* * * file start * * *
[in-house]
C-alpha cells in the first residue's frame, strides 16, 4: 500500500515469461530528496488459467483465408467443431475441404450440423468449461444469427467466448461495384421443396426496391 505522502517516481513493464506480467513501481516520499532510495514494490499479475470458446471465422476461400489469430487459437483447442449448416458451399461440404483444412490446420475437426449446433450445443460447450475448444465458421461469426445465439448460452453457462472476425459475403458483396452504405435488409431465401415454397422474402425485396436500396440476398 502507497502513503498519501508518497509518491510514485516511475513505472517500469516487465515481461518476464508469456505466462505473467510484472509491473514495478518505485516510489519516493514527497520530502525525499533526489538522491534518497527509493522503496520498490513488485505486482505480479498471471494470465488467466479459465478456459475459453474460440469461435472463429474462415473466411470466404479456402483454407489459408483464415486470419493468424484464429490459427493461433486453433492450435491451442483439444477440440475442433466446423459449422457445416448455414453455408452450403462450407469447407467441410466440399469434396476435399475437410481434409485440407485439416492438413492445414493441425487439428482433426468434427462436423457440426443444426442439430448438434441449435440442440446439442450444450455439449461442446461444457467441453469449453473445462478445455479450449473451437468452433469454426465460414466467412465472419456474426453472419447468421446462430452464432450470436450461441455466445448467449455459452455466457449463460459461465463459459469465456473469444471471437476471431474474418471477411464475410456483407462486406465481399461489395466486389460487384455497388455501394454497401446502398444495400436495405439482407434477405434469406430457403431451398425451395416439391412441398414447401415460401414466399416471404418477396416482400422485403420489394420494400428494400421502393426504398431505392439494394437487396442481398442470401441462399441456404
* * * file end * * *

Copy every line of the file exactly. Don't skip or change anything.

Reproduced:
[in-house]
C-alpha cells in the first residue's frame, strides 16, 4: 500500500515469461530528496488459467483465408467443431475441404450440423468449461444469427467466448461495384421443396426496391 505522502517516481513493464506480467513501481516520499532510495514494490499479475470458446471465422476461400489469430487459437483447442449448416458451399461440404483444412490446420475437426449446433450445443460447450475448444465458421461469426445465439448460452453457462472476425459475403458483396452504405435488409431465401415454397422474402425485396436500396440476398 502507497502513503498519501508518497509518491510514485516511475513505472517500469516487465515481461518476464508469456505466462505473467510484472509491473514495478518505485516510489519516493514527497520530502525525499533526489538522491534518497527509493522503496520498490513488485505486482505480479498471471494470465488467466479459465478456459475459453474460440469461435472463429474462415473466411470466404479456402483454407489459408483464415486470419493468424484464429490459427493461433486453433492450435491451442483439444477440440475442433466446423459449422457445416448455414453455408452450403462450407469447407467441410466440399469434396476435399475437410481434409485440407485439416492438413492445414493441425487439428482433426468434427462436423457440426443444426442439430448438434441449435440442440446439442450444450455439449461442446461444457467441453469449453473445462478445455479450449473451437468452433469454426465460414466467412465472419456474426453472419447468421446462430452464432450470436450461441455466445448467449455459452455466457449463460459461465463459459469465456473469444471471437476471431474474418471477411464475410456483407462486406465481399461489395466486389460487384455497388455501394454497401446502398444495400436495405439482407434477405434469406430457403431451398425451395416439391412441398414447401415460401414466399416471404418477396416482400422485403420489394420494400428494400421502393426504398431505392439494394437487396442481398442470401441462399441456404